Following up on my previous post: Inside Higher Ed, Refusing to Be Measured:
The faculty of the Graduate School at Rutgers University in New Brunswick took a stand against Academic Analytics on Tuesday, resolving that administrators shouldn’t use proprietary information about faculty productivity in decisions about divvying up resources among departments, or those affecting the makeup of the faculty, graduate teaching assignments, fellowships and grant writing. They also demanded to view their personal data profiles by Sept. 1. The vote was 114 to 2.
The new resolution is similar to one passed by the faculty of the School of Arts and Sciences in December, in that it expresses concern about the accuracy of the Academic Analytics data and the implications for academic freedom. Rutgers signed a nearly $500,000 contract with the data-mining company in 2013, in exchange for information about the scholarly productivity of individual professors and academic units and how they compare to those at peer institutions. Yet some faculty members who have seen their personal profiles -- an opportunity most professors haven’t had -- say the data are in some cases wrong, under- or overcounting publications. Many faculty critics also say the data lack nuance or accounting for research quality and innovation, and could chill the scholarly inquiry of junior faculty members in particular as they seek to boost their “stats” ahead of applying for tenure.
“The entirely quantitative methods and variables employed by Academic Analytics -- a corporation intruding upon academic freedom, peer evaluation and shared governance -- hardly capture the range and quality of scholarly inquiry, while utterly ignoring the teaching, service and civic engagement that faculty perform,” the graduate faculty resolution says. “Taken on their own terms, the measures of books, articles, awards, grants and citations within the Academic Analytics database frequently undercount, overcount or otherwise misrepresent the achievements of individual scholars,” and those measures “have the potential to influence, redirect and narrow scholarship as administrators incite faculty and departments to compete for higher scores.”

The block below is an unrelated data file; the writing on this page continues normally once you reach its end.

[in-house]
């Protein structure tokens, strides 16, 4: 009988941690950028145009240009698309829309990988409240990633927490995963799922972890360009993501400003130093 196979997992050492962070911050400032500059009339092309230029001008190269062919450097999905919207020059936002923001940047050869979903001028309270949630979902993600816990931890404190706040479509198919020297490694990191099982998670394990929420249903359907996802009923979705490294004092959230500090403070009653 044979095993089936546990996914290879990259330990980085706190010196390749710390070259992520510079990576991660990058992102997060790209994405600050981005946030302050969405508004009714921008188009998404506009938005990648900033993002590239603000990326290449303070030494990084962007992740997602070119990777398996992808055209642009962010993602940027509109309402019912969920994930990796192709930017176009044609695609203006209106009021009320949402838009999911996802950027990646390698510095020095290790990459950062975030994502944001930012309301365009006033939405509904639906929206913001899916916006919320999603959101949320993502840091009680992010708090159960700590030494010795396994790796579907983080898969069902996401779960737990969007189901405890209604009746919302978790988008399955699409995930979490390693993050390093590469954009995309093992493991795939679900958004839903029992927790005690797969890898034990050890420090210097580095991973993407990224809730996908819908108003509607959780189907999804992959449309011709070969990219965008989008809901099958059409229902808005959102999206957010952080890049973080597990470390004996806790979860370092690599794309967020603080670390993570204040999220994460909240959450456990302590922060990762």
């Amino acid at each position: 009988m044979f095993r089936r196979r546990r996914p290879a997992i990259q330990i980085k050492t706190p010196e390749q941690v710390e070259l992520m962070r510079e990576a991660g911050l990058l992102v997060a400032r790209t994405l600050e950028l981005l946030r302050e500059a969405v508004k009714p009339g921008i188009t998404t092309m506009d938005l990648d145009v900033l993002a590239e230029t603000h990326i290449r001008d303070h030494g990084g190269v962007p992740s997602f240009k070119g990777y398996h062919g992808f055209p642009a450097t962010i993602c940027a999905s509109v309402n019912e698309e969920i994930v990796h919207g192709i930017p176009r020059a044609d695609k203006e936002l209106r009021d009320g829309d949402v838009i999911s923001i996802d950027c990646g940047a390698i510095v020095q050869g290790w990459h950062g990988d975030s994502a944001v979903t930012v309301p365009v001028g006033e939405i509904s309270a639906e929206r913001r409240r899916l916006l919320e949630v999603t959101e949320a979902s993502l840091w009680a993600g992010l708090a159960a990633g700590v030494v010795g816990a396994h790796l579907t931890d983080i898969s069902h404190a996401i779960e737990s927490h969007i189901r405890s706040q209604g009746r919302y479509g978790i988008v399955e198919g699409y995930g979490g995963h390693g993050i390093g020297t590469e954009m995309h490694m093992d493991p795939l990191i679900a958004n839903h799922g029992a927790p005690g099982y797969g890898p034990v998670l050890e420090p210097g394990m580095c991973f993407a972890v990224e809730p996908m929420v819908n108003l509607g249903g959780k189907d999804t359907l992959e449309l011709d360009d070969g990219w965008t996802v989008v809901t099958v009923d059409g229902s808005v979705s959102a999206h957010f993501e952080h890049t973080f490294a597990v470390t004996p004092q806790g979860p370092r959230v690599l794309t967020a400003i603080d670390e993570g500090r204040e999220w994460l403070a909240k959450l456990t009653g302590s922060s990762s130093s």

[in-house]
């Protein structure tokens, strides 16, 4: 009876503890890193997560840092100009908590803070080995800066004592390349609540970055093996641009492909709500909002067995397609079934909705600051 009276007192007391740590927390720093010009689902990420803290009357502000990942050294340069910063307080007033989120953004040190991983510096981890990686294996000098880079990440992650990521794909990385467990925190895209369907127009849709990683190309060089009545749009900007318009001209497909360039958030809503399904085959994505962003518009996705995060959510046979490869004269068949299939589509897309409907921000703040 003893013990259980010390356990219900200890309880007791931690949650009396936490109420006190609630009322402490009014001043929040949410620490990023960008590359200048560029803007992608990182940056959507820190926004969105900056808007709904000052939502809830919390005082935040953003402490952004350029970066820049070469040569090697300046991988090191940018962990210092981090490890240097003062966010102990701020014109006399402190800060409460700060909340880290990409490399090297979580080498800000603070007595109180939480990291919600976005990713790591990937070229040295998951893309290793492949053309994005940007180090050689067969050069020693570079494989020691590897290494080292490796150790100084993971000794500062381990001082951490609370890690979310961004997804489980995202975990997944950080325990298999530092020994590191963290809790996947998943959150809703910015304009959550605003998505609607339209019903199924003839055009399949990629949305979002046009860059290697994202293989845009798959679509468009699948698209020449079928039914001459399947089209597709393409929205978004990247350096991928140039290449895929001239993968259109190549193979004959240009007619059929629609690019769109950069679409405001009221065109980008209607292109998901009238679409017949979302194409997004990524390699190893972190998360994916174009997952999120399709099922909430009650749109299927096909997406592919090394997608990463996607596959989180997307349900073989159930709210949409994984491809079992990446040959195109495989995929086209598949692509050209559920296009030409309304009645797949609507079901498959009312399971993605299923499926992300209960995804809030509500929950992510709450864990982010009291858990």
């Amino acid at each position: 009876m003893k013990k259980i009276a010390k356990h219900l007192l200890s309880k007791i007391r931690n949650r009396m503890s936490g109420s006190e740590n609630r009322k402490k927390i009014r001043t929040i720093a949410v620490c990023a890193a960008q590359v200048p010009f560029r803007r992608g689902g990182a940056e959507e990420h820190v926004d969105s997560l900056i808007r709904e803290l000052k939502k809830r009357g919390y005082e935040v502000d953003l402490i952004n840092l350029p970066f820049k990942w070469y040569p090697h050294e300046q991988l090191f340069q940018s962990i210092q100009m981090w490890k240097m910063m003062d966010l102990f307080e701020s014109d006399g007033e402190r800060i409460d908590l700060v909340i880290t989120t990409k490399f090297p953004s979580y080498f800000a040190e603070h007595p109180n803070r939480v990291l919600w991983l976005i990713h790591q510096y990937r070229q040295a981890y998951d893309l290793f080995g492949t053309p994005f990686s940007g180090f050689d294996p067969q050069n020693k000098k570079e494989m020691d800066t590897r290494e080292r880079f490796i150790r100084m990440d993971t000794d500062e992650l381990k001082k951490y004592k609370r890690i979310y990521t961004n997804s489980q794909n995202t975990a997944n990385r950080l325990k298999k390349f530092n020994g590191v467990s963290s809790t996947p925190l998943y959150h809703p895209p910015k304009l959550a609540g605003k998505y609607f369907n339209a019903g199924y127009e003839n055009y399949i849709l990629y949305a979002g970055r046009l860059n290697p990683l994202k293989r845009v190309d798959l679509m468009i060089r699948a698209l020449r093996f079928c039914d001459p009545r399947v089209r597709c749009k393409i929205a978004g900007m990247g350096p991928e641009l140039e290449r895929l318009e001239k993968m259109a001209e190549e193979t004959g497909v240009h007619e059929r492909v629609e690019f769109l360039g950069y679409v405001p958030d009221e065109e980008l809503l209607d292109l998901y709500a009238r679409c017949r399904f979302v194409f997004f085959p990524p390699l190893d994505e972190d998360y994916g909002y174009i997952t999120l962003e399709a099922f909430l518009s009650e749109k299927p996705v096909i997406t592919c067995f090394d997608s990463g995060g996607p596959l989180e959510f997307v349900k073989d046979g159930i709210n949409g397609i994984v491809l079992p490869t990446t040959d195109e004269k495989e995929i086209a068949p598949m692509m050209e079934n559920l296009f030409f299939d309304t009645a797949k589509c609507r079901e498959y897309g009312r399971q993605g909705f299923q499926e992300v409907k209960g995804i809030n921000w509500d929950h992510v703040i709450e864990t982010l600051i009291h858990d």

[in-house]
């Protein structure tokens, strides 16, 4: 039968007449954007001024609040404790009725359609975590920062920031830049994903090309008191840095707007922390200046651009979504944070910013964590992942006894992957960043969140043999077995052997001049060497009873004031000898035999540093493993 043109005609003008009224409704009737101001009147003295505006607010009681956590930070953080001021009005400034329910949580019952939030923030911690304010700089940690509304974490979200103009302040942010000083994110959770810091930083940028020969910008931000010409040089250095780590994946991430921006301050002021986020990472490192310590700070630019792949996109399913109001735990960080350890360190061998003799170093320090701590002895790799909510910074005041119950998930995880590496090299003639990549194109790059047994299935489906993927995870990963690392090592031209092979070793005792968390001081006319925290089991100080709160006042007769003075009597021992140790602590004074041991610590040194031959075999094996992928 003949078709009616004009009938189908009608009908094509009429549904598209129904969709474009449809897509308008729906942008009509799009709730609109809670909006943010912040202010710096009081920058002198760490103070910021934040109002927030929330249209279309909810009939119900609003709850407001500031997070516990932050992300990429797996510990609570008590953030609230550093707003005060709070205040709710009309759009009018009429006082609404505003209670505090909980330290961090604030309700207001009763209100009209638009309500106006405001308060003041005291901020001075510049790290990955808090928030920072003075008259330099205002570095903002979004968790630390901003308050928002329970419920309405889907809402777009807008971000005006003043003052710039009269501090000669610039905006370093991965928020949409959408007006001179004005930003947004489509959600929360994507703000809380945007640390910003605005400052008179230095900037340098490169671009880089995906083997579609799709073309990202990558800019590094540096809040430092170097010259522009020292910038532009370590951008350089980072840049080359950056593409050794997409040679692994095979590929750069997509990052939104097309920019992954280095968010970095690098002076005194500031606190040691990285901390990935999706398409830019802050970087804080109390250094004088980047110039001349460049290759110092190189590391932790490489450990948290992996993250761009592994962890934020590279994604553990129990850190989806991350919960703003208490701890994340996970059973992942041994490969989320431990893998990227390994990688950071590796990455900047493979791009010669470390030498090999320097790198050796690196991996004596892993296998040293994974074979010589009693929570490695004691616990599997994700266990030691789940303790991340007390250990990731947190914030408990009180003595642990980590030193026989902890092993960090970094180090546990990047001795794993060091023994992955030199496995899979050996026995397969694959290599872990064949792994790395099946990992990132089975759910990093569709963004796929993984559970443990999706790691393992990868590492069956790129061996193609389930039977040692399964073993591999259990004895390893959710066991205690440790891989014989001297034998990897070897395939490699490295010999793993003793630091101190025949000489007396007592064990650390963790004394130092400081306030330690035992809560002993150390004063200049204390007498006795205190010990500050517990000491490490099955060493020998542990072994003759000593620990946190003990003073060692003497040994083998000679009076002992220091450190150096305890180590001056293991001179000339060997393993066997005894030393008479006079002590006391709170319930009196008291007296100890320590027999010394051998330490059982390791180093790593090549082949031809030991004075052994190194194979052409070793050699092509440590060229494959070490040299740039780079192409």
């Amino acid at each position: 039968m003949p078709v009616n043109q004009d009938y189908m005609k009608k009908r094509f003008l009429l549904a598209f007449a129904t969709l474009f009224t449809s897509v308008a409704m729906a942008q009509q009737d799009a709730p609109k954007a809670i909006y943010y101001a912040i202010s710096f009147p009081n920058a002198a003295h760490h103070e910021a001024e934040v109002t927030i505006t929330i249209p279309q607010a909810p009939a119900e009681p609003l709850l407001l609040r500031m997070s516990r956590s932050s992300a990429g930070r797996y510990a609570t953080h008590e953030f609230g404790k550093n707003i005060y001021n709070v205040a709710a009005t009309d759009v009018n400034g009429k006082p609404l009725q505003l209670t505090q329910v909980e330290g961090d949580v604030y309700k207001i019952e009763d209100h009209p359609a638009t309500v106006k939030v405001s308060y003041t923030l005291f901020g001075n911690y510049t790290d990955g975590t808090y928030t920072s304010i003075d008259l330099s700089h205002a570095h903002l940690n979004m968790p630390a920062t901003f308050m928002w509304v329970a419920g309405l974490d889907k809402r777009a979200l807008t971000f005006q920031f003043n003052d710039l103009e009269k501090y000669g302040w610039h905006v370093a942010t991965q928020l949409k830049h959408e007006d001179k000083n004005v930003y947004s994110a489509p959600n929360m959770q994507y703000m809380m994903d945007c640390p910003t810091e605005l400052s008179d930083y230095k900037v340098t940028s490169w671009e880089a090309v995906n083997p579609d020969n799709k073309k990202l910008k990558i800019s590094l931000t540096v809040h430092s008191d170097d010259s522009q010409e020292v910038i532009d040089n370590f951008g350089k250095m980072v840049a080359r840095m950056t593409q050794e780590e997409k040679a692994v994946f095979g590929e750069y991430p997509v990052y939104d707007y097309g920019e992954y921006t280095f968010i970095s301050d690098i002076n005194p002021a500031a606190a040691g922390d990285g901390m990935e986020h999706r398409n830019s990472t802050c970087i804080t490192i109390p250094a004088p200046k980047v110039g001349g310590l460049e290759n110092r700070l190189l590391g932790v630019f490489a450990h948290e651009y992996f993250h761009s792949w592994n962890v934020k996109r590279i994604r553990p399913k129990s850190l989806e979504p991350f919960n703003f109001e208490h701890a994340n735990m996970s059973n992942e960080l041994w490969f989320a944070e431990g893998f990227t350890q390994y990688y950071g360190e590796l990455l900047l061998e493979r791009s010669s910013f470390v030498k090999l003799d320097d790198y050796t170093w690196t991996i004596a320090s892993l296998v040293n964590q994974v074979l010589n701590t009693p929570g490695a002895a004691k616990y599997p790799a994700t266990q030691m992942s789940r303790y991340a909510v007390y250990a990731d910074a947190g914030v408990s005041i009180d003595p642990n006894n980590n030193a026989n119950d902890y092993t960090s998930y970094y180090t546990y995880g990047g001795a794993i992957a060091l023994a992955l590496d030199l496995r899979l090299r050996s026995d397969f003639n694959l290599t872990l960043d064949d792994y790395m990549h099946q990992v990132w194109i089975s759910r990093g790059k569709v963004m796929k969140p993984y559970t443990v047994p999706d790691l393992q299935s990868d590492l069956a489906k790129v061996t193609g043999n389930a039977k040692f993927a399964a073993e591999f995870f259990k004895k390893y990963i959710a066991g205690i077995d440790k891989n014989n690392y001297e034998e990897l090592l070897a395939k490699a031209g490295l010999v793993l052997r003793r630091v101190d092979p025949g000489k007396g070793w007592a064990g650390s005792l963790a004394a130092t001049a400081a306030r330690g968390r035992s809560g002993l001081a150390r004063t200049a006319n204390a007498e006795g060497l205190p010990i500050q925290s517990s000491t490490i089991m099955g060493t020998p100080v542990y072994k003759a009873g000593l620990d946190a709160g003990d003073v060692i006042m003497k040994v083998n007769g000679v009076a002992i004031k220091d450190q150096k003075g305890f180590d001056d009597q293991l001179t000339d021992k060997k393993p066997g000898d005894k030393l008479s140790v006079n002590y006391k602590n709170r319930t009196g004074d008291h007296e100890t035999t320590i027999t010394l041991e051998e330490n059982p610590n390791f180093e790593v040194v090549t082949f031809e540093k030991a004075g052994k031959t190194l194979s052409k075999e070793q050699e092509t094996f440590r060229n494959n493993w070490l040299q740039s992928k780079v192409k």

The School of Arts and Sciences’ resolution also demanded that Academic Analytics not be used in promotion and tenure decisions.
Pro-Academic Analytics administrators at Rutgers and elsewhere, meanwhile, say the service is just one tool among many used to track scholarly productivity, and that more information is better information. Even staff members at Academic Analytics say their data shouldn’t ever replace traditional forms of peer evaluation, but rather supplement it with facts, figures and comparisons that institutions might otherwise attempt to gather on their own -- likely less accurately and at greater expense.